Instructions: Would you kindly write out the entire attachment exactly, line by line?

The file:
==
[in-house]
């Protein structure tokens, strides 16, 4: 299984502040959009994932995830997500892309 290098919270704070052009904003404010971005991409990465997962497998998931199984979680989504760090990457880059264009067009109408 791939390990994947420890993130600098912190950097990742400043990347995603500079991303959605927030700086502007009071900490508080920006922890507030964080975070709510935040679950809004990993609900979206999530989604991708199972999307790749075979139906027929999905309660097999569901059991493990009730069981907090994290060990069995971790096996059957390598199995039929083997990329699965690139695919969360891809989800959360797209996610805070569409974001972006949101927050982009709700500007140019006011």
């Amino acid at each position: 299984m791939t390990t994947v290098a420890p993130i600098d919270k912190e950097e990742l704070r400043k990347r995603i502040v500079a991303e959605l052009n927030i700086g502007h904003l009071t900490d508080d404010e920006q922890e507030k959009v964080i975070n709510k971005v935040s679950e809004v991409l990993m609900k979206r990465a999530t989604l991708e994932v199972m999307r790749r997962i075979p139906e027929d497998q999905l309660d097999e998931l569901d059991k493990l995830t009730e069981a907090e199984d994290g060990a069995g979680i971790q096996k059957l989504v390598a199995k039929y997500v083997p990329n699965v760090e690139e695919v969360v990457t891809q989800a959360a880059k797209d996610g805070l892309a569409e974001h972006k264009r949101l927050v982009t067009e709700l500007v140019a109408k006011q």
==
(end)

[in-house]
């Protein structure tokens, strides 16, 4: 299984502040959009994932995830997500892309 290098919270704070052009904003404010971005991409990465997962497998998931199984979680989504760090990457880059264009067009109408 791939390990994947420890993130600098912190950097990742400043990347995603500079991303959605927030700086502007009071900490508080920006922890507030964080975070709510935040679950809004990993609900979206999530989604991708199972999307790749075979139906027929999905309660097999569901059991493990009730069981907090994290060990069995971790096996059957390598199995039929083997990329699965690139695919969360891809989800959360797209996610805070569409974001972006949101927050982009709700500007140019006011």
């Amino acid at each position: 299984m791939t390990t994947v290098a420890p993130i600098d919270k912190e950097e990742l704070r400043k990347r995603i502040v500079a991303e959605l052009n927030i700086g502007h904003l009071t900490d508080d404010e920006q922890e507030k959009v964080i975070n709510k971005v935040s679950e809004v991409l990993m609900k979206r990465a999530t989604l991708e994932v199972m999307r790749r997962i075979p139906e027929d497998q999905l309660d097999e998931l569901d059991k493990l995830t009730e069981a907090e199984d994290g060990a069995g979680i971790q096996k059957l989504v390598a199995k039929y997500v083997p990329n699965v760090e690139e695919v969360v990457t891809q989800a959360a880059k797209d996610g805070l892309a569409e974001h972006k264009r949101l927050v982009t067009e709700l500007v140019a109408k006011q």